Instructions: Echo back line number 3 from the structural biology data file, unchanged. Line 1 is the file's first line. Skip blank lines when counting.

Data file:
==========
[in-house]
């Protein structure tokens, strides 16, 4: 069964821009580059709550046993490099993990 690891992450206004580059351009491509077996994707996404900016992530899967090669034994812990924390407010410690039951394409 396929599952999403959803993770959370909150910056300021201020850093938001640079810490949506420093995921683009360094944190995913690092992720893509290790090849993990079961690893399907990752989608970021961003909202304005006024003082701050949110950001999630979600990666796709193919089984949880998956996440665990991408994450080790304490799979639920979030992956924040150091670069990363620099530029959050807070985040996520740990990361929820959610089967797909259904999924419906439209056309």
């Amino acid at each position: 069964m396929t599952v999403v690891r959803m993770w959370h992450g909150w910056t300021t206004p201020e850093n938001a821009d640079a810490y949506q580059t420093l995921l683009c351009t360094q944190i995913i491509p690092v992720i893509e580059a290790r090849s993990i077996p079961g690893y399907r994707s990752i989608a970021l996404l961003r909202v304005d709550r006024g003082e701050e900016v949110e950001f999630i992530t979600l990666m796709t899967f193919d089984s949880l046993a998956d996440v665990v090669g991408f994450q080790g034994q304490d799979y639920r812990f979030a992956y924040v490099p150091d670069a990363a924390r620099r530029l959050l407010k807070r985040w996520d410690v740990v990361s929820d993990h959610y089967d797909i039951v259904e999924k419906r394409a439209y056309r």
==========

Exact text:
């Amino acid at each position: 069964m396929t599952v999403v690891r959803m993770w959370h992450g909150w910056t300021t206004p201020e850093n938001a821009d640079a810490y949506q580059t420093l995921l683009c351009t360094q944190i995913i491509p690092v992720i893509e580059a290790r090849s993990i077996p079961g690893y399907r994707s990752i989608a970021l996404l961003r909202v304005d709550r006024g003082e701050e900016v949110e950001f999630i992530t979600l990666m796709t899967f193919d089984s949880l046993a998956d996440v665990v090669g991408f994450q080790g034994q304490d799979y639920r812990f979030a992956y924040v490099p150091d670069a990363a924390r620099r530029l959050l407010k807070r985040w996520d410690v740990v990361s929820d993990h959610y089967d797909i039951v259904e999924k419906r394409a439209y056309r």